On November 10, Davis Wright Tremaine’s David Oxenford and Bobby Baker, the head of the FCC’s Office of Political Broadcasting, conducted a webinar on the FCC’s political broadcasting rules and policies. The webinar originated from Lansing, Michigan, before an audience of Michigan Broadcasters, and was webcast to broadcasters in 13 other states. Topics discussed included reasonable
In the last few days before the Super Tuesday series of presidential primaries, efforts are being made across the political spectrum to convince voters to vote for or against the remaining candidates. With Obama buying Super Bowl ads in many markets, Clinton planning a one-hour program on the Hallmark Channel the night before the primaries, Rush Limbaugh and other conservative radio host attacking McCain, and third-party interest groups and unions running ads supporting or attacking various candidates, a casual observer, looking at this media blitz, may wonder how all these efforts work under the rules and laws governing the FCC and political broadcasting.
For instance, sitting here watching the Super Bowl, I just watched a half-time ad for Barack Obama. Did the Obama campaign spring for one of those million dollar Super Bowl ads that we all read about? Probably not. It appears, according to press reports, that instead of buying a national ad in the Fox network coverage, the campaign purchased local ads in certain media markets. And with reasonable access requirements under the Communications Act and FCC rules, he could insist that his commercial get access to the program as all Federal candidates have a right of reasoanble access to all classes and dayparts of station programming. Moreover, the spot would have to be sold at lowest unit rates. While those rates are not the rates that an advertiser would pay for a spot on a typical early Sunday evening on a Fox program, they still would be as low as any other advertiser would pay for a similar ad aired during the game. In this case, by buying on local stations, at lowest unit rates, his campaign apparently made the calculation that it could afford the cost, and that the exposure made it not a bad deal.
The FCC has now joined the Nevada Courts (see our post here) in denying Dennis Kucinich entry into the Presidential debates. In a decision released this week, the FCC found that they could not force CNN to include Kucinich in its Democratic Presidential Debate, as such an action would violate the First Amendment. The FCC only has the jurisdiction to determine if Kucinich was entitled to equal opportunities for not being included, and the Commission rejected that claim as well, finding that the carriage of the debate was on-the-spot coverage of a news event, exempt from equal opportunities.
This decision is what we predicted in our post when the court’s denied Kucinich access to the Nevada Presidential debate. As we set out in that post, to encourage political debates, the FCC has determined that debates are on-the-spot coverage of news events as long as more than one candidate is included, and the decision as to which candidates to invite is made based on some rational criteria that is not exercised in some discriminatory, partisan fashion. In this case, the Commission found that CNN’s criteria – that a candidate had to have finished in the top 4 in a previous primary and be polling over 5% in an established national Presidential preference poll were not standards that were being applied arbitrarily for partisan reasons. The Commission concluded that the mere fact that Kucinich was receiving Federal funds and had unique positions on the issues was not enough to conclude that CNN was required to either include him in the debate or provide him equal time.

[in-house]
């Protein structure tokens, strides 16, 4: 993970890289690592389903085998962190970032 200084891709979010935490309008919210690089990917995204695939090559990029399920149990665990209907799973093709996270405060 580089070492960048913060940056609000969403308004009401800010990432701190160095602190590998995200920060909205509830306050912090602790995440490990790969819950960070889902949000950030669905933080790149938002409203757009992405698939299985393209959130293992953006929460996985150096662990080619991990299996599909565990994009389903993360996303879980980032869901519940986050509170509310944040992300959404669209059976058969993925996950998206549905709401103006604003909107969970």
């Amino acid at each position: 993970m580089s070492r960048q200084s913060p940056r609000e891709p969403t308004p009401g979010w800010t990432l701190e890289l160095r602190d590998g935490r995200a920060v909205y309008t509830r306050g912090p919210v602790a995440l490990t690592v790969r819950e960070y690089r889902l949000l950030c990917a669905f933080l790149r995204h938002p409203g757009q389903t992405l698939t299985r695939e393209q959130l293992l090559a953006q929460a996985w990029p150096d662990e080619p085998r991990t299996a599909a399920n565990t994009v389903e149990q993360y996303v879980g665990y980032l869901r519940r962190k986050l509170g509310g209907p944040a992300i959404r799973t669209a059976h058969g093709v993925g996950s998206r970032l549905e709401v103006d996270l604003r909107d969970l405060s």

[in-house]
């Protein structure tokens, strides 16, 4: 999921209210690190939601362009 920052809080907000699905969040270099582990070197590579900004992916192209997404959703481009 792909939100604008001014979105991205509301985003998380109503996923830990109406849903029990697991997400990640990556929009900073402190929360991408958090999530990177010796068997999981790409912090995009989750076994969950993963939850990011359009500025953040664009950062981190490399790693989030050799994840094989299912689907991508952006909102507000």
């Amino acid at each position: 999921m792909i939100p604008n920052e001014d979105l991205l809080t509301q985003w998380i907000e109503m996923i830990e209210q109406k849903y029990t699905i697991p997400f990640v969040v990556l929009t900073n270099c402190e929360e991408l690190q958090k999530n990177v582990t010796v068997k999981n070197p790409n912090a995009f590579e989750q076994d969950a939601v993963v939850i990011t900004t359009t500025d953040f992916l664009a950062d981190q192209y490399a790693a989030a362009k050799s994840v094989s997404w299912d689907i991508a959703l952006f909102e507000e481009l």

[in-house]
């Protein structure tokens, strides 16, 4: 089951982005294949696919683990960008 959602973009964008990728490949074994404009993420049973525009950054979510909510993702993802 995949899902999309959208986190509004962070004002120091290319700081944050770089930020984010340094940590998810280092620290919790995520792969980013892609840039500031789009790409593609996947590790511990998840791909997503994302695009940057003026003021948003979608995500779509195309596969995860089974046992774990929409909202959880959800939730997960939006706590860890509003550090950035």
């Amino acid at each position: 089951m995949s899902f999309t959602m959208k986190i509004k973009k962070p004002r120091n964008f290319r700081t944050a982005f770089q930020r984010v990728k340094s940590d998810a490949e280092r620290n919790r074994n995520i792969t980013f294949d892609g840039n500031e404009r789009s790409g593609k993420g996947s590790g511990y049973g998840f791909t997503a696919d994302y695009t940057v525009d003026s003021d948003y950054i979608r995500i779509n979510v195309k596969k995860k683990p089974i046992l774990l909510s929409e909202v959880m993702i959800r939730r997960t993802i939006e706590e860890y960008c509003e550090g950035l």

Last week’s announcement of the partnership between eBay and Bid4Spots and the impending full launch of Google’s service to sell online radio spots beg for FCC action to clarify how these services will be treated for lowest unit rate purposes. We have written about this issue before (see our note here), and the increasing number of online sales tools for broadcast advertising inventory highlights the issue. If advertisers can buy spots using these online systems on a single station, or if stations offer their spots to a particular advertiser at a set price for a specific class of spot, it would seem that these spots could have an effect on the station’s lowest unit rate if the spots sold through the online systems run during lowest unit rate periods (45 days before a primary or 60 days before a general election.). For the peace of mind for all broadcasters, it would be worth the FCC clarifying the status of these services as we hurtle toward what will probably be the busiest political year ever.
In looking at some of these systems, it appears that some of these systems are premised on specific stations offering spots to advertisers on a cost-per-point basis, for specific dayparts as designated by the advertiser and agreed to by the station. For instance Bid4Spots system advertises that it holds an auction to sell the spots on Thursday for the following week. And it appears that spots must be sold by a station in specific dayparts on a non-preemeptible basis. For the week in which the spots are offered, the sale of such spots would appear to set a lowest unit rate for non-preemptible spots that run in the same time period.